(May-10-2017, 07:03 PM)Felipe Wrote: itertools.chain object at 0x7fc104ab4d30

Ok, I should have been able to help without even running it.  Call list() on U before printing it.  You've got an itertools.chain object, instead of the actual results, because by default it's lazy-loaded, so it doesn't do more work than needed.  Calling list() forces it to actually get the data.  Changing the bottom of your script to look like this:
if __name__ == "__main__":
   P = vet(8) # creation of 1D array to simulate my real input
   Q = P.reshape(2,4) # 2D array like a matrix, every line has the information about one model
   U = subprocess(Q,sum_elements) # Parallel call
   print(list(U))
Gives this...
Output:
[6.0, 22.0]
Here's some timings, with just map/sum as a benchmark.  We might need more data to show that making it parallel is worth it...
#!/usr/bin/env python3

import numpy as np
from concurrent.futures import ProcessPoolExecutor

def vet(n):
   p = np.array([0.]*n)
   for i in range(n):
      p[i] = i
   return p

def subprocess(q,func_enter):
   pool = ProcessPoolExecutor(max_workers=2)
   results = pool.map(func_enter,q)
   return results

def sum_elements(p):
  # out1 = np.array([0.])
   A = p[0]
   B = p[1]
   C = p[2]
   D = p[3]
   out1 = A + B + C + D
   return out1

def setup():
    P = vet(8) # creation of 1D array to simulate my real input
    Q = P.reshape(2,4) # 2D array like a matrix, every line has the information about one model
    return Q

def felipe():
    data = setup()
    U = subprocess(data, sum_elements) # Parallel call
    return list(U)

def mapsum():
    data = setup()
    return list(map(sum, data))

if __name__ == "__main__":
    assert(felipe() == mapsum())

    import timeit
    funcs = ["felipe", "mapsum"]
    for func in funcs:
        timed = timeit.timeit("{0}()".format(func), number=100, globals=globals())
        print("{0} => {1}".format(func, timed))
Output:
D:\Projects\playground>python temp.py felipe => 19.259355361720637 mapsum => 0.001357432635035849
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#7
(May-11-2017, 05:08 AM)nilamo Wrote:
(May-10-2017, 07:03 PM)Felipe Wrote: itertools.chain object at 0x7fc104ab4d30

Output:
D:\Projects\playground>python temp.py felipe => 19.259355361720637 mapsum => 0.001357432635035849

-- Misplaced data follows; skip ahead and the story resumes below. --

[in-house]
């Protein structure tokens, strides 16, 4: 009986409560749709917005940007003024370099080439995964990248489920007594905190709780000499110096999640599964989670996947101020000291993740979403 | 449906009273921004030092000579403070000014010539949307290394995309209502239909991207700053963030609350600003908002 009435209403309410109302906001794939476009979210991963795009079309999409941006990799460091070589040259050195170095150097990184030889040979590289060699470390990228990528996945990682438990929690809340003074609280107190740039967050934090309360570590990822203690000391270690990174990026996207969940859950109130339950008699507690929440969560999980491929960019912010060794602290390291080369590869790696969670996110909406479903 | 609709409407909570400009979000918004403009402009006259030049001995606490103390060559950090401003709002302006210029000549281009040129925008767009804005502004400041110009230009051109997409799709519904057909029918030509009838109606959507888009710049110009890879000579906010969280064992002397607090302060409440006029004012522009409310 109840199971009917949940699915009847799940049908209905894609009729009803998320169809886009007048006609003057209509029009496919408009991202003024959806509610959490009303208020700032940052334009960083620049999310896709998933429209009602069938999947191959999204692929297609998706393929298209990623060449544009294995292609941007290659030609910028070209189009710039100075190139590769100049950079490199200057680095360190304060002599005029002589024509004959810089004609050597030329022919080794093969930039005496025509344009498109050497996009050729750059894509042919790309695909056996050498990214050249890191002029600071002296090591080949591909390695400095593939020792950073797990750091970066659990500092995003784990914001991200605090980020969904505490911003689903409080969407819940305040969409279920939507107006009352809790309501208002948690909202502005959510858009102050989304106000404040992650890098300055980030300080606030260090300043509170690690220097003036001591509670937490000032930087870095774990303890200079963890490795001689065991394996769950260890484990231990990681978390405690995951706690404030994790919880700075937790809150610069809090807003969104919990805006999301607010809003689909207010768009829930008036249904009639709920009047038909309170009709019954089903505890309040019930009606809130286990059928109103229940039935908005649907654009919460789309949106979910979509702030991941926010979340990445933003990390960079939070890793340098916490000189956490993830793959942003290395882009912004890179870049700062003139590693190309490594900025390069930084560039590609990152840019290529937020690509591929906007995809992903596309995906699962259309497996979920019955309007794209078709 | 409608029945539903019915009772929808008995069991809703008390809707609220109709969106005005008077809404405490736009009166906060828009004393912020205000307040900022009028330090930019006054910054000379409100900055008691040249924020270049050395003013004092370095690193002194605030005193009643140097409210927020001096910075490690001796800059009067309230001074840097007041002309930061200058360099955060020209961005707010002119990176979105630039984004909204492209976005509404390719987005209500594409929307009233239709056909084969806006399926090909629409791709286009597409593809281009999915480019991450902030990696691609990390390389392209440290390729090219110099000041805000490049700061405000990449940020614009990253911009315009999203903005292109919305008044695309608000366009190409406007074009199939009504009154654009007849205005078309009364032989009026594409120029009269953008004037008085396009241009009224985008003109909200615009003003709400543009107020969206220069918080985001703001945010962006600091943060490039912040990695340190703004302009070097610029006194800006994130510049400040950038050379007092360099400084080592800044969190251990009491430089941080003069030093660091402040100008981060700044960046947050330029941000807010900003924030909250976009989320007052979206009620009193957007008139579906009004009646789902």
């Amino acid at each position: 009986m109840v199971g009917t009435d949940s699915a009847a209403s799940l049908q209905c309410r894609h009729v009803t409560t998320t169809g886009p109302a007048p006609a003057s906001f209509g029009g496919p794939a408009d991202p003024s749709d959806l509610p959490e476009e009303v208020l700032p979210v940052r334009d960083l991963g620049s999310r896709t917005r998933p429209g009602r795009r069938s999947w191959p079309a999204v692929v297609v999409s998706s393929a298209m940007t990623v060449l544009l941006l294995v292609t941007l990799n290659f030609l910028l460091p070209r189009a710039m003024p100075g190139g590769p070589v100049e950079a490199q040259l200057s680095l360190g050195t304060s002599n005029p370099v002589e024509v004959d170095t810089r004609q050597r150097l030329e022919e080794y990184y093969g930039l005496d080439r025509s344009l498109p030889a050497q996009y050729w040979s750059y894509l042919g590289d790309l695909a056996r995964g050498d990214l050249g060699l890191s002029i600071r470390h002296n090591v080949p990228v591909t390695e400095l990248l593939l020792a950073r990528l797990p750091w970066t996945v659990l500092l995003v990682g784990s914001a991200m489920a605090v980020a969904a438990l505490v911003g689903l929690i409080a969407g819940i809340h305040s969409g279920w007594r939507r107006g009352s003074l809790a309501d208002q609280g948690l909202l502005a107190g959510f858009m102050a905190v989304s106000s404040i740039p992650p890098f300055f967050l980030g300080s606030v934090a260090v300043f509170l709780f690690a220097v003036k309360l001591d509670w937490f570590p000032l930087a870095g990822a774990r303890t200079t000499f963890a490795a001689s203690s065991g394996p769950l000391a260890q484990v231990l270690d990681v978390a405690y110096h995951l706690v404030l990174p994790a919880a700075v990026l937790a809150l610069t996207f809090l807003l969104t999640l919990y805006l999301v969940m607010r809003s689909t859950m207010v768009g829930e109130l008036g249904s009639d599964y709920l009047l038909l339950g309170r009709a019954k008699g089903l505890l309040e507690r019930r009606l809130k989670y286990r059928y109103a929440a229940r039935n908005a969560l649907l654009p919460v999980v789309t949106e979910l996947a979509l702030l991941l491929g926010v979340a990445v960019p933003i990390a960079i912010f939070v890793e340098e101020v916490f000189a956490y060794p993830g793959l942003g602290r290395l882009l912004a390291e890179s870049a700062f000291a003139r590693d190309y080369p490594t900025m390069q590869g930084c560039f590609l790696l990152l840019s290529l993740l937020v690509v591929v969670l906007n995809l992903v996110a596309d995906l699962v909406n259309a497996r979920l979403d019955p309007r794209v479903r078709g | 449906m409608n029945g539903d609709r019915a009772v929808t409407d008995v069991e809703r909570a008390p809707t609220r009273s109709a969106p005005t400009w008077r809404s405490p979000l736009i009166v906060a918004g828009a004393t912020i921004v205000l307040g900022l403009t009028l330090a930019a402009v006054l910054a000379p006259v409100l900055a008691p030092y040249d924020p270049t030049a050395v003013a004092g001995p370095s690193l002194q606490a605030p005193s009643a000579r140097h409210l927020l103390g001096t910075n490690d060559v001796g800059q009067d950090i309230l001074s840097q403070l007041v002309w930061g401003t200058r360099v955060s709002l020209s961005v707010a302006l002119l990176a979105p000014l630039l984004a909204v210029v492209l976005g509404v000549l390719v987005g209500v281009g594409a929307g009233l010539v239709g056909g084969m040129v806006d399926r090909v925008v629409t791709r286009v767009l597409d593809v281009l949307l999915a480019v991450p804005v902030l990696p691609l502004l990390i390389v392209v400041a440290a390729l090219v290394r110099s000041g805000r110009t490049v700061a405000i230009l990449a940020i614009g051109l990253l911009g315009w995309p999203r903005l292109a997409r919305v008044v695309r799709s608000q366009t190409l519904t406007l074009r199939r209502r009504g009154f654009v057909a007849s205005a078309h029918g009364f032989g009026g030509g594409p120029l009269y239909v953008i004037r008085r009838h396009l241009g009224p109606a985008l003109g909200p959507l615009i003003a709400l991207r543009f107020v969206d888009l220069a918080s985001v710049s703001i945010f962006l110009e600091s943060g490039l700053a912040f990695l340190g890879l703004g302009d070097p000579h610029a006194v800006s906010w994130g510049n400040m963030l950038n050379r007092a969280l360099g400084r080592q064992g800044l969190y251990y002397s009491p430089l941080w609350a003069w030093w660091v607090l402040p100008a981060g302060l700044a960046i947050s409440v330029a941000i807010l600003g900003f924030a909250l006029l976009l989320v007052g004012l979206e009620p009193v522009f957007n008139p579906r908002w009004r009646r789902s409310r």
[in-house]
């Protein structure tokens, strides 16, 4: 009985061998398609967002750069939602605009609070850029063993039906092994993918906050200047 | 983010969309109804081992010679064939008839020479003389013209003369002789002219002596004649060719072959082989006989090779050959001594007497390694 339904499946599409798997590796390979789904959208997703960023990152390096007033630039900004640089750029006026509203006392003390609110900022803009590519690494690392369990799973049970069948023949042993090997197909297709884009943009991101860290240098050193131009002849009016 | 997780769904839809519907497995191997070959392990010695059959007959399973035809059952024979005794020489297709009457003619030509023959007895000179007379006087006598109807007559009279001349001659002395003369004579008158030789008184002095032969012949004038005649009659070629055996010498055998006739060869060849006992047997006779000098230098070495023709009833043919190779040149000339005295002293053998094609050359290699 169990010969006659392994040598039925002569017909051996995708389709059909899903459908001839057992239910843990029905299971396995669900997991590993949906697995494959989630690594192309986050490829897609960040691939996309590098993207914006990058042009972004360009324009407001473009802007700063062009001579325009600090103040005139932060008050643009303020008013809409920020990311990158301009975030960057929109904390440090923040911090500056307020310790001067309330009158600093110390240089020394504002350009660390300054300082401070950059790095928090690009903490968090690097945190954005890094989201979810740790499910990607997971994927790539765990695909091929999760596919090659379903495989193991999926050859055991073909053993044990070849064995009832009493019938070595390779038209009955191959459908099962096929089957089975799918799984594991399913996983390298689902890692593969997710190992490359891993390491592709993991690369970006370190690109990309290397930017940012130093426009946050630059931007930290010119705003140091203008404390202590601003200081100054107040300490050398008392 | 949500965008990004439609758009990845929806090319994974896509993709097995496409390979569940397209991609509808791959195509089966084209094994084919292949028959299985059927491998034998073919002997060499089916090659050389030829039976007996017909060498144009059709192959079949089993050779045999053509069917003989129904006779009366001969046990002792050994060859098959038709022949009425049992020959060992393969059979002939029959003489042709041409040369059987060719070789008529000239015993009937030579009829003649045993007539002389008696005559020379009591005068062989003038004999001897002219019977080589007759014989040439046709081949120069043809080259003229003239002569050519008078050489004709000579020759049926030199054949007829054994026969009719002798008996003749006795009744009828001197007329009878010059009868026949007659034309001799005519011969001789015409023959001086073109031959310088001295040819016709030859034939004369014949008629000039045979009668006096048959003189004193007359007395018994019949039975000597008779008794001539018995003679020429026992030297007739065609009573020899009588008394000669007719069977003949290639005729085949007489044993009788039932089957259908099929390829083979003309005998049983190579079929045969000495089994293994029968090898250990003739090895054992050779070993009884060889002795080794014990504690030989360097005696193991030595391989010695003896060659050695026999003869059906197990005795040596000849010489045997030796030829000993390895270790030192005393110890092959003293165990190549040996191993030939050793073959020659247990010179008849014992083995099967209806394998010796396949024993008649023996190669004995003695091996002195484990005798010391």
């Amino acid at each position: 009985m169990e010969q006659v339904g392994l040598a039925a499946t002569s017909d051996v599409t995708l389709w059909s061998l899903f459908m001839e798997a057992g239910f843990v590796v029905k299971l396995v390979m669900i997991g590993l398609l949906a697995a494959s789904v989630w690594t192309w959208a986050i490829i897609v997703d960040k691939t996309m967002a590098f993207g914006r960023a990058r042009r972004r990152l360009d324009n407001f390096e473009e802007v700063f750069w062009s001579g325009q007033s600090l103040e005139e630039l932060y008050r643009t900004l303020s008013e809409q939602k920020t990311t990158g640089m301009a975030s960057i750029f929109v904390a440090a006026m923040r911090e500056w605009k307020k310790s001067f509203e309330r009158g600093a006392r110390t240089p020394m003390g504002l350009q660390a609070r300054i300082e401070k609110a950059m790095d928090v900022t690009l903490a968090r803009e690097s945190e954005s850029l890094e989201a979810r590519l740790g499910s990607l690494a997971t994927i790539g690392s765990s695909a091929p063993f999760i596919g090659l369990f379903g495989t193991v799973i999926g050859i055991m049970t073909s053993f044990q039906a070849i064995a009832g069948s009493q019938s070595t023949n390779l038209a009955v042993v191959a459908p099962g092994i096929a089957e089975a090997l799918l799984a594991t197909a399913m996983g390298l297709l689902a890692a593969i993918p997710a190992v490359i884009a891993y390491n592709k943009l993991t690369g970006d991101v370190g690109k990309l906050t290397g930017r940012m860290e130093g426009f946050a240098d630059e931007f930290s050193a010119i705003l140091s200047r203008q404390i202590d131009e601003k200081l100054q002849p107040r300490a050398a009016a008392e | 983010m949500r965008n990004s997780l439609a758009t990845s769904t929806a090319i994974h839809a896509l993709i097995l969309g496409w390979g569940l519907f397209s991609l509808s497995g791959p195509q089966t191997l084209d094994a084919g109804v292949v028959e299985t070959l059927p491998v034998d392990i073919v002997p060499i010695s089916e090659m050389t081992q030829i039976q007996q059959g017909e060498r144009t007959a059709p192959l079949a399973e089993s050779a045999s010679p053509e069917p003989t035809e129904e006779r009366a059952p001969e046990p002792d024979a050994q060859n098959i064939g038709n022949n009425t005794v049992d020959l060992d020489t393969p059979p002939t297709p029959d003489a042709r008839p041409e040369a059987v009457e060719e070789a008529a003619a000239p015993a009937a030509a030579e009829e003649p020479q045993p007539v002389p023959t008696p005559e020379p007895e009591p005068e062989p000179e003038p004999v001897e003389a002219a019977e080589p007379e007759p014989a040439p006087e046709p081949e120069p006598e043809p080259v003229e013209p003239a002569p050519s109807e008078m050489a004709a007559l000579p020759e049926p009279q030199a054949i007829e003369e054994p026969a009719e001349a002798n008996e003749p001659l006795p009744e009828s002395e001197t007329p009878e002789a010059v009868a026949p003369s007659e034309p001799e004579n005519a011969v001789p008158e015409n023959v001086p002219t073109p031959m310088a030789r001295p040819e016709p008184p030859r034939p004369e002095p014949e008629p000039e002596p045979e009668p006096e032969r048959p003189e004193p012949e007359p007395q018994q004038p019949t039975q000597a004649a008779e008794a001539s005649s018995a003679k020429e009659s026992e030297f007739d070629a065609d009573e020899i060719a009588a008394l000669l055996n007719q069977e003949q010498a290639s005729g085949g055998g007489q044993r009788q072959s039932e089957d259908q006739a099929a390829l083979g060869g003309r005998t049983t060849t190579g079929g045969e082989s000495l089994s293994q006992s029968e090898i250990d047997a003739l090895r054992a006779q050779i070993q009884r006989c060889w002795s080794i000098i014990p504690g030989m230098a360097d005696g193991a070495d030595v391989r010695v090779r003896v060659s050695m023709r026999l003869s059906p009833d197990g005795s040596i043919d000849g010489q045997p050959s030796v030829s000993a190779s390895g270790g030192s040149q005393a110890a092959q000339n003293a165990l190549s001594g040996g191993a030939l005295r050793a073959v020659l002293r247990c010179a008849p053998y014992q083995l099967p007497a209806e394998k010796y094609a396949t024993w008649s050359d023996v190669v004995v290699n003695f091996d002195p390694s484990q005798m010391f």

Thanks for the help. It's a big difference.

Well, I'm trying to improve the velocity of this function that is called several times by the main program:

#!/usr/bin/env python3

import numpy as np

def fwd(p):

# FWD calcula o campo anômalo, sua intensidade e inclinação

  prism, alpha, I = np.loadtxt("modelo.dat", delimiter=' ', usecols=(0,1,2), unpack=True)
  prism = int(prism)

  Tx=np.array([0.]) 
  Tz=np.array([0.]) 

  P=p.reshape(prism,4) 

  X = np.loadtxt("entrada.dat", delimiter=' ', usecols=[0], unpack=True)

  for k in range(prism):

    MDT=P.item(k,0)
    inc=P.item(k,1)
    x0=P.item(k,2)
    D=P.item(k,3)

  cosseno=np.cos(inc*np.pi/180.) 
  seno=np.sin(inc*np.pi/180.) 

  Jx=100*cosseno
  Jz=100*seno
  wx=X-x0
  wn=wx**2+D**2

  Tx=Tx-2*MDT*(Jx*D+Jz*wx)/wn 
  Tz=Tz+2*MDT*(Jz*D-Jx*wx)/wn


  cosseno=np.cos(I*np.pi/180.)
  seno1=np.sin(I*np.pi/180.)
  seno2=np.sin(alpha*np.pi/180.)

  B=np.sqrt(Tx**2+Tz**2)
  A=np.arctan(Tz/Tx)

  Tt=cosseno*seno2*Tx+seno1*Tz 

  f=np.array(np.column_stack((Tt,B,A)))

  np.savetxt('saida.dat',f)

  return f
This function receives an array "p" like the exemples above but with 16 elements. The file "modelo.dat" has these numbers: 4  90  -30
The file "entrada.dat" that I use the first column has the values of X, 306 numbers with equal distances of one to another, going from 0 to 8000. 
As you can see, this function works in a sequential way.

Here's what I tried to parallelize:

#!/usr/bin/env python3

import numpy as np
from multiprocessing import Pool